In Imo, videos were in circulation where security personnel were accused of allegedly helping the government in power disrupt the voting process and make away with electoral materials.
One such incident happened at the Umuchoko Umuohiagu Junction Polling Unit in Ward 11 of Ngor Okpala LGA, where thugs allegedly working for the All Progressives Congress (APC) carted away ballot boxes and other election materials.
This reportedly happened after the votes were counted and PDP led with 65 votes against APC’s 35 votes and LP’s 17 votes.
Following the alleged gross manipulation and rigging of the polls, some political parties have since rejected the results.
The Action Alliance (AA) rejected the outcome of the election in Kogi State, with the party’s chairman, Fred Ambo, describing the election as fraudulent.
“INEC promised us a free and fair election, but what we saw was a show of shame. There was ballot box snatching, while the result had already been written before the commencement of the election to favour a particular political party,” he complained.
Similarly, the governorship candidate of PDP, Dino Melaye, also rejected the election, calling for its cancellation.
Said he: “There was no election; accreditation was done manually, BVAS was not used, and prepared result sheets were available before the election.
“INEC must cancel the election. We have evidence to back it up. INEC has manifested gross incompetence. It cannot be trusted. It is biased and compromised.”
The governorship candidate of the Social Democratic Party, SDP, Murtala Ajaka, also toed the same line, alleging that INEC compromised the elections in favour of Usman Ododo, the candidate of APC.
“It is INEC officials that compromised this election,” he avowed.
In Imo State, the story is not palatable either. Shortly before the polls, the governorship campaign organisation of Senator Samuel Anyanwu, the candidate of PDP, had accused APC, the ruling party in the state, of plotting to manipulate the November 11 election.
He accused Governor Hope Uzodimma of having imported over 4, 500 pre-loaded Bimodal Voter Accreditation Systems (BVAS) into Imo State to rig the poll.
Anyanwu rejected the election result on account of alleged widespread vote-buying, ballot box snatching, and other irregularities in some polling units. He particularly accused party agents of the ruling APC of “coercing voters to vote for the party.”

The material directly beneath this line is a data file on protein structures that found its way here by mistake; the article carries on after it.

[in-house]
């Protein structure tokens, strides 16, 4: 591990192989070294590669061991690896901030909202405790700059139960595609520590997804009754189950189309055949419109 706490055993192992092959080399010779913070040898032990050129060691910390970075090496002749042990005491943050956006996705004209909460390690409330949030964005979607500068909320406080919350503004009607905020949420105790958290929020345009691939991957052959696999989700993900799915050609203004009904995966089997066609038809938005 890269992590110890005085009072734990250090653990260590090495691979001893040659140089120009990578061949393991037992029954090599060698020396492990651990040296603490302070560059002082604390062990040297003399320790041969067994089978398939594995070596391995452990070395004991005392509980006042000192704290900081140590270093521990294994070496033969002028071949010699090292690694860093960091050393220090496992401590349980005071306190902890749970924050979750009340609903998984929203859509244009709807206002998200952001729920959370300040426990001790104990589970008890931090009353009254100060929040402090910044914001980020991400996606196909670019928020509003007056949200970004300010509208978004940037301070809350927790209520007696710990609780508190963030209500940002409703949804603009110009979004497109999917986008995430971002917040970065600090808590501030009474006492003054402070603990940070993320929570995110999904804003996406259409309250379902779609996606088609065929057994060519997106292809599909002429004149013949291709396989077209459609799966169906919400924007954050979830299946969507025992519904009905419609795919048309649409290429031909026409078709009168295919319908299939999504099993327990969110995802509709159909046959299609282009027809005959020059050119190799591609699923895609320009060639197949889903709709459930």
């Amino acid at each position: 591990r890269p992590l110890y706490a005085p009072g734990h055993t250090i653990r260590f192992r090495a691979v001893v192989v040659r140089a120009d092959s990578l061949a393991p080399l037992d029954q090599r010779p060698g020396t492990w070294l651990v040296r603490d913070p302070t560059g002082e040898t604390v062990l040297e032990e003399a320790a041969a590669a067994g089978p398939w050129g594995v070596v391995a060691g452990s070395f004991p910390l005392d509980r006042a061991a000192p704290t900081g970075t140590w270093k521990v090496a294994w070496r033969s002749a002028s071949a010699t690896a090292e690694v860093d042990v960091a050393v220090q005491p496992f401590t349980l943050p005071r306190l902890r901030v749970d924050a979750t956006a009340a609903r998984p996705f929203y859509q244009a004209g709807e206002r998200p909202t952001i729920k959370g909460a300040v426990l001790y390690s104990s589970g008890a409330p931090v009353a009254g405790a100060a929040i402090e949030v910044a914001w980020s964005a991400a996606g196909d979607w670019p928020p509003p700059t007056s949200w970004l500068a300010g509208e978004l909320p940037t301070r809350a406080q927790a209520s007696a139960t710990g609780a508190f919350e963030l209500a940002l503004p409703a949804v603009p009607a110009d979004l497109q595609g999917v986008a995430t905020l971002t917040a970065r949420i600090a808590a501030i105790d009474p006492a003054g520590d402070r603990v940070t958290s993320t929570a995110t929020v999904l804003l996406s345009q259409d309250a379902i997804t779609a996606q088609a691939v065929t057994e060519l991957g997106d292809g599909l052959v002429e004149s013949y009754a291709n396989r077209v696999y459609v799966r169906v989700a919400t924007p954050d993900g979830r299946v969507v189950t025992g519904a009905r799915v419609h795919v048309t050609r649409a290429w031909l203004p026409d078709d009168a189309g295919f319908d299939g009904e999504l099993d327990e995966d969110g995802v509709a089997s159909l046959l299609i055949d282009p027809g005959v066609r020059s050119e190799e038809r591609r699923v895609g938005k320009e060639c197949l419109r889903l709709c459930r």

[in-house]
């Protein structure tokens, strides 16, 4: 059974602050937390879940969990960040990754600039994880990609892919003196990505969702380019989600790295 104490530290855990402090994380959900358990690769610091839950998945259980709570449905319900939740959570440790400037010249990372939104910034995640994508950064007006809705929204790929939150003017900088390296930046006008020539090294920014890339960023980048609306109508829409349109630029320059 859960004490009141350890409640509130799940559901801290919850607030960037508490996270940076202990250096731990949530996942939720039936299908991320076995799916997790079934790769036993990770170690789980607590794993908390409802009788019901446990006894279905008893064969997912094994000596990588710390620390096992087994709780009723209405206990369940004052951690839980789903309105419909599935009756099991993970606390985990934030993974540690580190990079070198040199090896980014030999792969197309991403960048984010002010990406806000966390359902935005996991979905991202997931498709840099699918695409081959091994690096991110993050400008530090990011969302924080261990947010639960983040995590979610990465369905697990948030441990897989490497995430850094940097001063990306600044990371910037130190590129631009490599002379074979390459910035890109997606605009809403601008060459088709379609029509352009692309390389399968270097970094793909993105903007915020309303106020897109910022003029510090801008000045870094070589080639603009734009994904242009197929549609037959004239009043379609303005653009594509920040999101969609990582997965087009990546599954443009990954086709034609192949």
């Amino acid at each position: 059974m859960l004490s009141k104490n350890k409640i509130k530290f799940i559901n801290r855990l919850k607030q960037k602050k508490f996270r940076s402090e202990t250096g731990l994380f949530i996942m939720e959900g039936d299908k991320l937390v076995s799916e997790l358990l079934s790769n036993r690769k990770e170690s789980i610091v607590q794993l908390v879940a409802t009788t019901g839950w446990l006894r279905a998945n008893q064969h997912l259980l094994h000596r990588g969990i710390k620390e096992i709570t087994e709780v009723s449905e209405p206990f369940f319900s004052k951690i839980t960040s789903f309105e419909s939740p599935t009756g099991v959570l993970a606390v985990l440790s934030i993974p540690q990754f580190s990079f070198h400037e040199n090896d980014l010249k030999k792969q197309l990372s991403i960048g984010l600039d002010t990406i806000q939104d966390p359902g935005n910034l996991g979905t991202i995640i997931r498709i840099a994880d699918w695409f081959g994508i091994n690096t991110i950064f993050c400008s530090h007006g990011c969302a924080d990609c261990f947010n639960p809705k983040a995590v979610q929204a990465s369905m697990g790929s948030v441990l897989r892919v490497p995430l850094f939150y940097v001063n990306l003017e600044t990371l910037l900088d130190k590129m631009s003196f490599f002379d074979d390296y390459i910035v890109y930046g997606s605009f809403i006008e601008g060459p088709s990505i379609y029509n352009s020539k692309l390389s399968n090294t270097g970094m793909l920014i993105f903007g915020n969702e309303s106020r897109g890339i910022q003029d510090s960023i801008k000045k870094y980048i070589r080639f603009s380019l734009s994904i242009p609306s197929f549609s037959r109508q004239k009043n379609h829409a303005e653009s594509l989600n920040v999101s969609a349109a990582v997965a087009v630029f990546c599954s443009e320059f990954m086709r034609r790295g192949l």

He said: “I have evidence that one of the thugs is a member of the House of Assembly. In the process of snatching the ballot boxes, the lawmaker’s identity card fell off and I have it here with me.
“I call on INEC to consider the available evidence and cancel the results of elections in the affected areas.”
His call was also echoed by the Labour Party candidate, Athan Achonu, who accused security operatives of colluding with APC to manipulate the outcome of the election.
“Recorded evidence abounds such as that of a police officer who was beaten by voters for attempting to snatch a ballot box. This nation’s security agencies violated our democracy yesterday. I’m still recovering this morning from the huge shock.
“Our democracy was raped by the DSS, police, and military; it was not INEC; it was more like a security agency coup,” he lamented.
Achonu added: “Let’s save the drift into anarchy; let’s save our country and her democracy; there was no election yesterday and we call on the INEC Chairman, Prof. Mahmood Yakubu, to cancel the purported results.”
INEC, nonetheless, went ahead to declare Hope Uzodimma of the APC as the winner of the Imo State governorship election. According to INEC’s result, Uzodimma polled 540,308 to beat his challengers from PDP and LP who scored 71,503 and 64,081, respectively.
In Kogi, INEC also did not see anything wrong with the conduct of the polls and went ahead to declare APC’s Usman Ododo the winner with 446,237 votes to defeat SDP’s Muri Ajaka, who scored 259,052, and PDP’s Dino Melaye, who finished with 46,362 votes.